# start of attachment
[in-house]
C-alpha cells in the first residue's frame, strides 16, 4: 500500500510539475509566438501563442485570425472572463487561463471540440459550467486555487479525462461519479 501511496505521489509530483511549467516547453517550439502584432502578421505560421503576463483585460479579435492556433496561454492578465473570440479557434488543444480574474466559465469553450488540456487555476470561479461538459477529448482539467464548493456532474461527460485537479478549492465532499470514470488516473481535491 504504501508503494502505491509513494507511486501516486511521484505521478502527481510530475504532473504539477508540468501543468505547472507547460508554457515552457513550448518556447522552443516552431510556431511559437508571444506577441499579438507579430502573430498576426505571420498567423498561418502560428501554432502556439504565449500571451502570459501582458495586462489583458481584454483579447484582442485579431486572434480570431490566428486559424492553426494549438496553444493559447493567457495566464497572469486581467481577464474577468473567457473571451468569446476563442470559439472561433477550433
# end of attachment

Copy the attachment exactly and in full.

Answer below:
[in-house]
C-alpha cells in the first residue's frame, strides 16, 4: 500500500510539475509566438501563442485570425472572463487561463471540440459550467486555487479525462461519479 501511496505521489509530483511549467516547453517550439502584432502578421505560421503576463483585460479579435492556433496561454492578465473570440479557434488543444480574474466559465469553450488540456487555476470561479461538459477529448482539467464548493456532474461527460485537479478549492465532499470514470488516473481535491 504504501508503494502505491509513494507511486501516486511521484505521478502527481510530475504532473504539477508540468501543468505547472507547460508554457515552457513550448518556447522552443516552431510556431511559437508571444506577441499579438507579430502573430498576426505571420498567423498561418502560428501554432502556439504565449500571451502570459501582458495586462489583458481584454483579447484582442485579431486572434480570431490566428486559424492553426494549438496553444493559447493567457495566464497572469486581467481577464474577468473567457473571451468569446476563442470559439472561433477550433